You have been debating whether you should start learning modern Greek and you constantly postpone it. Whatever the reason might be, here is the sign you were looking for. Start learning Greek today.

Top 10 Coolest Neighborhoods in Athens (to Explore or Live in)

When non-Athenians visit Athens, they usually explore the three historical neighborhoods surrounding the Acropolis hill. But Athens is more than Plaka, Monastiraki, and Thiseio. Here are some of the lesser-known Athenian neighborhoods you should explore or consider living in.

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Best Athenian Neighborhoods

  1. Koukaki
  2. Neo & Paleo Psychiko
  3. Pangrati
  4. Kolonaki
  5. Neapoli
  6. Exarcheia
  7. Ano Petralona
  8. Palaio Faliro
  9. Nea Smyrni
  10. Mets

Mets, Athens

Mets is a popular and quite central neighborhood of Athens. Built amphitheatrically between the Hill of Ardettos and the Hill of Loginnos, most houses and apartment buildings have a great view of the city of Athens. Mets is also very close to the ancient Temple of Olympian Zeus. The neighborhood got its name from the first Athenian brewery that was founded by the Bavarian Karl Fuchs.

Today, Mets it’s the neighborhood of choice for artists and writers. The local art center frequently organizes cultural events and exhibitions. Although it is situated in the heart of Athens, it is quiet and green. Last but not least, it is one of the few neighborhoods of Athens where you can still find many neoclassical buildings from the 19th century.

Nea Smyrni, Athens

Nea Smyrni is a family-friendly municipality in the southern part of Athens. Its name derives from the Greek refugees who settled there after the catastrophe of Smyrna in 1922. Many Athenians choose Nea Smyrni because it is close to the city center but, at the same time, it has the benefits of a suburban area. It has parks, a small forest called “Alsos Neas Smyrnis”, and many two-story houses with gardens.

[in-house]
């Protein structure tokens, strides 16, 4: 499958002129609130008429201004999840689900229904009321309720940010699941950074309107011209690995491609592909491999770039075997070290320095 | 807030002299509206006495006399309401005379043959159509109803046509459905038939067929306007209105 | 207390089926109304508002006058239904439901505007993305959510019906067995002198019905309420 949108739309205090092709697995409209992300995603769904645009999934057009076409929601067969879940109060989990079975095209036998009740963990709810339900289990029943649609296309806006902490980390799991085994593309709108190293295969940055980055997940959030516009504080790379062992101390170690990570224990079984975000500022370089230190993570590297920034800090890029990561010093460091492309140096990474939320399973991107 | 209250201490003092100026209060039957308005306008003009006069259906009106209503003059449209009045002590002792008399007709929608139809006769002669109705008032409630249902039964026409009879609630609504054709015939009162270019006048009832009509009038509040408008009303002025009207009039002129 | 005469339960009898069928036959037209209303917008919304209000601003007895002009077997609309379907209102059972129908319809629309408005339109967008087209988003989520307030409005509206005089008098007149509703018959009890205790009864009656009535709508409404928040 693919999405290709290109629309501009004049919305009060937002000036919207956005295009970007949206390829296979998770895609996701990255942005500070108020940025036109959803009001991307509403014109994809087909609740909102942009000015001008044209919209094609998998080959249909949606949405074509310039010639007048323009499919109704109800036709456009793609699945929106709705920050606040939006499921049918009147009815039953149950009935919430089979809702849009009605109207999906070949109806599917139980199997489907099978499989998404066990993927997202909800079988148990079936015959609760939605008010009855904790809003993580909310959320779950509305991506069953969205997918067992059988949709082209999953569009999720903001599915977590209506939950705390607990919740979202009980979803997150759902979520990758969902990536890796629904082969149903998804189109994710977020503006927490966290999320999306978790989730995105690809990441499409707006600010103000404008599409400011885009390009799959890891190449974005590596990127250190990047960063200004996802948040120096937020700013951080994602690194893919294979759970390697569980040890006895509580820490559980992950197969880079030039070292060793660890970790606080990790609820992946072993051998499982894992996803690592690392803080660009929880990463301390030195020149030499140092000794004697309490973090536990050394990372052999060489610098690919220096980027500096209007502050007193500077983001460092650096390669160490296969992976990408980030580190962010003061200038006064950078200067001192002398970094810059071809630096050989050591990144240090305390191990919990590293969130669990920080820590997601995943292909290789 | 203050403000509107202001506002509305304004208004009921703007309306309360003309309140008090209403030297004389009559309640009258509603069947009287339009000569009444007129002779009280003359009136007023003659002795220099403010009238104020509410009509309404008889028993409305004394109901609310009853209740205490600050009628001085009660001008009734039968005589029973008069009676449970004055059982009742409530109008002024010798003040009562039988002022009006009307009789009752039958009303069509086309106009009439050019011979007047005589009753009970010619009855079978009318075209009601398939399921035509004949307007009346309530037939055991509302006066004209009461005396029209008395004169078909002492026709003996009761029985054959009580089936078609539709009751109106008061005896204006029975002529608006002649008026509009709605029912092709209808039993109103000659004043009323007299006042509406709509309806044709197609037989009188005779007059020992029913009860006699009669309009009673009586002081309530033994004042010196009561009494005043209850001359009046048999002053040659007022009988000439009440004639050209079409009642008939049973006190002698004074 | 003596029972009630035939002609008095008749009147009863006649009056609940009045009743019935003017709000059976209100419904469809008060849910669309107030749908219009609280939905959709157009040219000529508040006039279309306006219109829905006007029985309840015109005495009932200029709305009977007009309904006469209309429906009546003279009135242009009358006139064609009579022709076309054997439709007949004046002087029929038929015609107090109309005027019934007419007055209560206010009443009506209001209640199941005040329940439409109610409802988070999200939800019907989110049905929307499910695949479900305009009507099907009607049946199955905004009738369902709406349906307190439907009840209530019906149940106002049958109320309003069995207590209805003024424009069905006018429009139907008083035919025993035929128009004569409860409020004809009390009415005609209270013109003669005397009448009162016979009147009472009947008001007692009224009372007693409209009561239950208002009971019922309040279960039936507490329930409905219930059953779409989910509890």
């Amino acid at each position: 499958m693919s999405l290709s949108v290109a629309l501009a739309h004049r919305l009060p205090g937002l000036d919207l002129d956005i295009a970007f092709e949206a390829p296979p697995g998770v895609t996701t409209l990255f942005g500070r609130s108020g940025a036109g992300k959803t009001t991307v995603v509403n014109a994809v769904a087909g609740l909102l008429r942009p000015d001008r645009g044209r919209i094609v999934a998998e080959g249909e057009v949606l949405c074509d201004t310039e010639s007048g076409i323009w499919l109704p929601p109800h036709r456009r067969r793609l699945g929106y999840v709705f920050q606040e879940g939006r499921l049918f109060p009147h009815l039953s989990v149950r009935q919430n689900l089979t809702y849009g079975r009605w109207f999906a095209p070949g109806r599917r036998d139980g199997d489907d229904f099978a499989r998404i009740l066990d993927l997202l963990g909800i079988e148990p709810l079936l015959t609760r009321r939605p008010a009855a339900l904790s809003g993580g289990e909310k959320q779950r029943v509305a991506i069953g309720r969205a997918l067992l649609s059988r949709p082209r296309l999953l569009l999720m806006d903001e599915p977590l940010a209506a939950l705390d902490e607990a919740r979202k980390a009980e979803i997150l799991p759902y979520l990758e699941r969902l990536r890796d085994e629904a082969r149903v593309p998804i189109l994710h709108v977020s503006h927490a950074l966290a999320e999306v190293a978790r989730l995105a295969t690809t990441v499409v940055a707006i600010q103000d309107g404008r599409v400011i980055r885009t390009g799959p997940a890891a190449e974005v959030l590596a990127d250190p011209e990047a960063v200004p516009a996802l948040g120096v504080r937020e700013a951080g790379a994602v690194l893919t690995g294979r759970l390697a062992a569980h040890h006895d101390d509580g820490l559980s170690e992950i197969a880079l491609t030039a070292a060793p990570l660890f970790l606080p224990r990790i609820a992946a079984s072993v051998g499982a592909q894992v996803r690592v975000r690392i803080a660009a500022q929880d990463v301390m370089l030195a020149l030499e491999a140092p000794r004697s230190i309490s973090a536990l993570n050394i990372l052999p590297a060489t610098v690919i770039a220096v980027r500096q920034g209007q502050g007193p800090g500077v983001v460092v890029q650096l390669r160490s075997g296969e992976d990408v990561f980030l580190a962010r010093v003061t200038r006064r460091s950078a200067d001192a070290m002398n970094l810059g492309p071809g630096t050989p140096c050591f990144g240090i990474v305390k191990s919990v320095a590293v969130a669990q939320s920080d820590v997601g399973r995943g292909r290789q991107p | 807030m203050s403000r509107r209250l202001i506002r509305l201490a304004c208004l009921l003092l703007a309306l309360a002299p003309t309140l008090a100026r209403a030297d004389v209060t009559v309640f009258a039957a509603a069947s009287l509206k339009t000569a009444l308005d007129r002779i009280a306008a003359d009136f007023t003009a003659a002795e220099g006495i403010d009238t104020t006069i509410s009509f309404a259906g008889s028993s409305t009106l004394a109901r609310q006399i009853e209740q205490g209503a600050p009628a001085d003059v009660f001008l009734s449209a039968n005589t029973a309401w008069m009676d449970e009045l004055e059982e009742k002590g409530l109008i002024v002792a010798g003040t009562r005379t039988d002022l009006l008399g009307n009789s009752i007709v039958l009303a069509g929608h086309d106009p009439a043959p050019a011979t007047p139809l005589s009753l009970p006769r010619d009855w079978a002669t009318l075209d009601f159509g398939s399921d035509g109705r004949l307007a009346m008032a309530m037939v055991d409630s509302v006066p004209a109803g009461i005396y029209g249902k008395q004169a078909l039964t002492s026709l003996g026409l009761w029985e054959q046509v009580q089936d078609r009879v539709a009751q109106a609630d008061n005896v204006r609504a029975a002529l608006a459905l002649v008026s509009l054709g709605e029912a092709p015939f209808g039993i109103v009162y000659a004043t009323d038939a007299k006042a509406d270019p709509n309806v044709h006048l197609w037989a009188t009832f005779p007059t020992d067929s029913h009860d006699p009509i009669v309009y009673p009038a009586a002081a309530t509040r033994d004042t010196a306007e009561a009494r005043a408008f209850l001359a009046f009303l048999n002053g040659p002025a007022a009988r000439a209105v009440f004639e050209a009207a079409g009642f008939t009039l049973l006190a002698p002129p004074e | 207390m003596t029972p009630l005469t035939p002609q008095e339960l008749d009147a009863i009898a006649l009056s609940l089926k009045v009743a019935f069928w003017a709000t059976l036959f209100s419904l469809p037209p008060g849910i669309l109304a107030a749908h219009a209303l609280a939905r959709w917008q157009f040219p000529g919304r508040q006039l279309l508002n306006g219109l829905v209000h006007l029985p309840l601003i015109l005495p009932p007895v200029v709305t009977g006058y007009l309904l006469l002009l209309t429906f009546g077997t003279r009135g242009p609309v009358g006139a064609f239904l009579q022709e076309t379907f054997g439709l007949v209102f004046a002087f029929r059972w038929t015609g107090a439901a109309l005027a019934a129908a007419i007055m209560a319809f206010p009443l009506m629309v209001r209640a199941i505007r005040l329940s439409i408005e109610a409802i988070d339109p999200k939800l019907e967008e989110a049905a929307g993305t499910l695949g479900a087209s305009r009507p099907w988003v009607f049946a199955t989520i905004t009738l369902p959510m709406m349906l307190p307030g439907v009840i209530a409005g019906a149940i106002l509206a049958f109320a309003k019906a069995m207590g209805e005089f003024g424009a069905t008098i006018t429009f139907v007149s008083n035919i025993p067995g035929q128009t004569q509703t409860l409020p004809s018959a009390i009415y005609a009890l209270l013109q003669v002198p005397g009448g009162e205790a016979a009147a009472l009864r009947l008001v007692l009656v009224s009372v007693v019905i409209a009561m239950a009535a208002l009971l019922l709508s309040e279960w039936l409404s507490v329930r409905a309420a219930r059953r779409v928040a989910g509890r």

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Paleo Faliro, Athens

Paleo Faliro is a coastal district in the southern part of Athens. Just like Nea Smyrni, Paleo Faliro housed many Greeks from Asia Minor in early 20th Century. Today, locals often call it “Falirofornia”. That is because of the countless palm trees planted across its beautiful marina and public park called “Flisvos”. Athenians love it because of its ideal geographical position. You can easily reach the center of Athens and the port of Piraeus. And most importantly, finding an apartment with a seaside view is easier than in other parts of Athens.

Ano Petralona, Athens

When visitors arrive in Athens, they start exploring Syntagma, Plaka, Thiseio, and Monastiraki. But they often overlook a central Athenian neighborhood that is known for its authentic (and non-touristic!) Greek tavernas and restaurants.

Ano Petralona is a neighborhood located next to Thiseio. It has an excellent public transportation system and it is much quieter than most Athenian neighborhoods that are located within walking distance from Syntagma square. It is also an affordable neighborhood to live in, considering its central location.